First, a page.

June 26 – Father’s Day 2020 – Ephesians 6

Read Ephesians 6:1-4

Today’s reading is nestled in a larger context of three relationship pairs found in Ephesians 5:22-6:9. In what is referred to as the “household code,” Paul outlines the relational responsibilities of each individual in the pair. Thus, he addresses wives and husbands (5:22-33) and servants and masters (6:5-9). Specifically, in these early verses in chapter 6, he speaks to another relationship pair: children and parents (fathers).

You are among those considered in these verses. At a minimum, you are someone’s child. You may also be a parent or, perhaps, even a father to children. So, what is it that God has intended for you in each one of those roles?

As a child, you are to honor your father and mother. In verse 3, in fact, Paul referenced Old Testament instructions from the 10 Commandments (Ex. 20:12). By honoring parents, Jews were ensured longevity in the Promised Land.

Certainly, you can honor parents on special days like Father’s Day or Mother’s Day. But honoring parents is much more encompassing than that. Depending on stage of life, honoring parents will look different. For young children, this is at least partially expressed in verse 1 as they obey their parents. Somewhere along the way, the relationship changes as we as children become independent. Often this is expressed in marriage as the child “leaves father and mother” (Eph. 5:31 cf. Gen. 2:24). Even though the relationship and expression of honor may change, the need to honor never goes away. At the other end of the age and health spectrum, then, children honor their parents by providing care and support (1 Tim. 5:3-8). We are never exempt from appropriately honoring our parents. How are you expressing that in your current stage of life?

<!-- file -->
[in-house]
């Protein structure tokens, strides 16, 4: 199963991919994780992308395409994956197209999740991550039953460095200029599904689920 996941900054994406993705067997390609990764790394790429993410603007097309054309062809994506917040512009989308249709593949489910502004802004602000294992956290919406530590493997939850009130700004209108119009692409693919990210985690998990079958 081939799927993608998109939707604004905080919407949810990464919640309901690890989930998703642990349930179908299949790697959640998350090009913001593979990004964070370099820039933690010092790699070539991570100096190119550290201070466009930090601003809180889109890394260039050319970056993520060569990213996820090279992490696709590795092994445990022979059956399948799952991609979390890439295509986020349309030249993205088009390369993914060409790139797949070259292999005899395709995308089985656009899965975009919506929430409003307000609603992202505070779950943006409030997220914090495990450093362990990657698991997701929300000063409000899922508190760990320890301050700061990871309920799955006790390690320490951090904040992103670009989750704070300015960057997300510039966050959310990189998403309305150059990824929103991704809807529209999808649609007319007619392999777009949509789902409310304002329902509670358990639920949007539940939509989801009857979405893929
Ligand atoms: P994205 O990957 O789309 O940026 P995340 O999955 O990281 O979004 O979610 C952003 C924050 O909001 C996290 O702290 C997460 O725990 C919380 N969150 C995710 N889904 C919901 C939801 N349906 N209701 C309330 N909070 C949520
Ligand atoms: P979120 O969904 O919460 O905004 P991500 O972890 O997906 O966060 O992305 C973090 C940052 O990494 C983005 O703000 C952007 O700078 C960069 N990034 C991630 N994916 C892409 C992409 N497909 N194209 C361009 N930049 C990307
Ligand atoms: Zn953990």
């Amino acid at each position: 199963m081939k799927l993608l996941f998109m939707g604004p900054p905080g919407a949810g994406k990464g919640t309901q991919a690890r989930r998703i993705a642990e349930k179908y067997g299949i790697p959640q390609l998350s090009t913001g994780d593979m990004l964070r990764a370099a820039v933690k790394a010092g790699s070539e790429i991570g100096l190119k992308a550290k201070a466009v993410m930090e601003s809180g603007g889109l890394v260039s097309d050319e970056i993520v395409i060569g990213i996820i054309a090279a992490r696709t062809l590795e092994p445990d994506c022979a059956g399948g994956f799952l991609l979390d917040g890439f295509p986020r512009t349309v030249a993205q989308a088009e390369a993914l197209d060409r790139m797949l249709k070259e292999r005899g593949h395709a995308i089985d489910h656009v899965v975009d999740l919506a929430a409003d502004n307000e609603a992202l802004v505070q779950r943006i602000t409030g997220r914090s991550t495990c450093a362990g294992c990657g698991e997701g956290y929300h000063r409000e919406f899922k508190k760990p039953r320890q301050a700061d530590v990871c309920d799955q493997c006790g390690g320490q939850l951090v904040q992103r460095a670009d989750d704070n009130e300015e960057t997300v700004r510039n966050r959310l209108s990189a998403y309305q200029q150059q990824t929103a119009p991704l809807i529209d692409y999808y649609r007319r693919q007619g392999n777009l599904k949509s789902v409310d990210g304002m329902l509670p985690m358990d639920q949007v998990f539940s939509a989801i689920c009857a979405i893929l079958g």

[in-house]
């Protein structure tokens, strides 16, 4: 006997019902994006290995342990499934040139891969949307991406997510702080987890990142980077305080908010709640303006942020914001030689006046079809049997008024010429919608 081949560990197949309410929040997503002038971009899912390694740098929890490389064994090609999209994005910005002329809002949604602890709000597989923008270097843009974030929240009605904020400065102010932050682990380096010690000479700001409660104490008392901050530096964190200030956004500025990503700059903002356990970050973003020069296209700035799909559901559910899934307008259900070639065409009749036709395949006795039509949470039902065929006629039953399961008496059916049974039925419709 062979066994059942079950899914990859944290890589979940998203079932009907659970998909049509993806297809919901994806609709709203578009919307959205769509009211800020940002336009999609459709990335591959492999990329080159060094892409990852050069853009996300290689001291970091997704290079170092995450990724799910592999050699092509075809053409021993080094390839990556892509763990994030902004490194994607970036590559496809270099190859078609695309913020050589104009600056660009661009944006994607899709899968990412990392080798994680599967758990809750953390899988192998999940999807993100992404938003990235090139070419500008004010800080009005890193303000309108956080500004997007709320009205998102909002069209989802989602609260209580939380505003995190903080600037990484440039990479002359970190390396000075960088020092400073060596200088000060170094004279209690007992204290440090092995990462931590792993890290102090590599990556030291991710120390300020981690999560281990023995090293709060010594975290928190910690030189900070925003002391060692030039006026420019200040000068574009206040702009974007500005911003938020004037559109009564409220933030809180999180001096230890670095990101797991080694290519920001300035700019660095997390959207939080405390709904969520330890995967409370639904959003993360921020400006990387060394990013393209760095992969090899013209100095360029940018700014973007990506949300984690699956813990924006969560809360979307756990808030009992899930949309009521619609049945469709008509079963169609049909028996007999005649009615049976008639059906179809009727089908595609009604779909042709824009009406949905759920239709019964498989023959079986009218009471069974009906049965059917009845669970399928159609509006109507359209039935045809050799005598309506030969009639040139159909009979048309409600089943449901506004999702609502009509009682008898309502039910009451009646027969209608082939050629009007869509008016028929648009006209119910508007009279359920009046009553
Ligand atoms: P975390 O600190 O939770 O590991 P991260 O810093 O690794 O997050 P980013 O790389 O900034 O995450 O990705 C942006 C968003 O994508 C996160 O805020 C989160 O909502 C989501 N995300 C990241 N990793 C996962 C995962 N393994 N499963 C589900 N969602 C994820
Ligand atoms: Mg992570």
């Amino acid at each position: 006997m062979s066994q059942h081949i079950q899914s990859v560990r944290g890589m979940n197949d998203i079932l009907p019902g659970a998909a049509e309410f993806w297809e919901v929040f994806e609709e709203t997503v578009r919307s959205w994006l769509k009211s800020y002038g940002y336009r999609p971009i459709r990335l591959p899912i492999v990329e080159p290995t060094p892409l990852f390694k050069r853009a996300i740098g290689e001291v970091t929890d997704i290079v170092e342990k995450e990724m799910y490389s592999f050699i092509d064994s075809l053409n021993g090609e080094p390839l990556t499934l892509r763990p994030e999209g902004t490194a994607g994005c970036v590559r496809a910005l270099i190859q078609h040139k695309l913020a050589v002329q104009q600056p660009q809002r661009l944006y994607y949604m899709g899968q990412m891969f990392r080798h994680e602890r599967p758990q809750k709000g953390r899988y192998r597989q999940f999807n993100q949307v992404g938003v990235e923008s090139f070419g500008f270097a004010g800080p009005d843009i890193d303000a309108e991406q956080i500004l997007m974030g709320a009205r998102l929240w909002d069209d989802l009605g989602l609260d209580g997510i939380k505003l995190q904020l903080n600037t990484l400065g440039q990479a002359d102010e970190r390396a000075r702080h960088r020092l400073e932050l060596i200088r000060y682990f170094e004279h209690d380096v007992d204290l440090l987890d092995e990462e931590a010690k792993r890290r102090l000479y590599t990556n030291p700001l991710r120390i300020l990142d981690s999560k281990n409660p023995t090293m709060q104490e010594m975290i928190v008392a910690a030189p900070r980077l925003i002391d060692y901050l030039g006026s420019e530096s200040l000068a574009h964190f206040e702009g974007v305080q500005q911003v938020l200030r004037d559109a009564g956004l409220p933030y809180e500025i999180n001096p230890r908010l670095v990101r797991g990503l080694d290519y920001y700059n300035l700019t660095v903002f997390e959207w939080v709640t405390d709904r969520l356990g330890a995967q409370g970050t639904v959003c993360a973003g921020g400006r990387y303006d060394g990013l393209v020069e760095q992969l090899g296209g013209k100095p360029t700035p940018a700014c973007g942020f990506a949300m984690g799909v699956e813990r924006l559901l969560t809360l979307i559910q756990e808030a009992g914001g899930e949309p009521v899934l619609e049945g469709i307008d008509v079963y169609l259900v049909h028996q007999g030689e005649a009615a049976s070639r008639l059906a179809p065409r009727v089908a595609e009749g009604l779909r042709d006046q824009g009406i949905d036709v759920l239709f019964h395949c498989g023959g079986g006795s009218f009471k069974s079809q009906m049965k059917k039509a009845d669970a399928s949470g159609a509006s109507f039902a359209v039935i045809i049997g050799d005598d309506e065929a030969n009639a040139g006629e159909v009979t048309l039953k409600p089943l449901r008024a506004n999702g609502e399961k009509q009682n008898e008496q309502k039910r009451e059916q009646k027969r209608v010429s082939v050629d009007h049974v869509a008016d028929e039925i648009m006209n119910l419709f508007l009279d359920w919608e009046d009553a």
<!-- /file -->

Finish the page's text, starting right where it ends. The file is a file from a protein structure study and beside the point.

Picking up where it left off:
If you are a father of young children, verse 4 provides some critical insights. There is, first of all, instruction on what not to do. Fathers should not push the buttons of their children creating unnecessary tension in the relationship. Dads, we can do this by imposing unrealistic expectations that are beyond their level of maturity or their ability to grasp its importance. Some of us can tend to be too controlling and not give enough freedom of expression. Don’t do that!

There is also here instruction of what dads must do. Positively, we are to give attention to our children’s Christian discipleship. Training and instruction in the things of the Lord are vital to our roles as fathers. Dads, how are you contributing to the spiritual development of your kids?

Steve Kern

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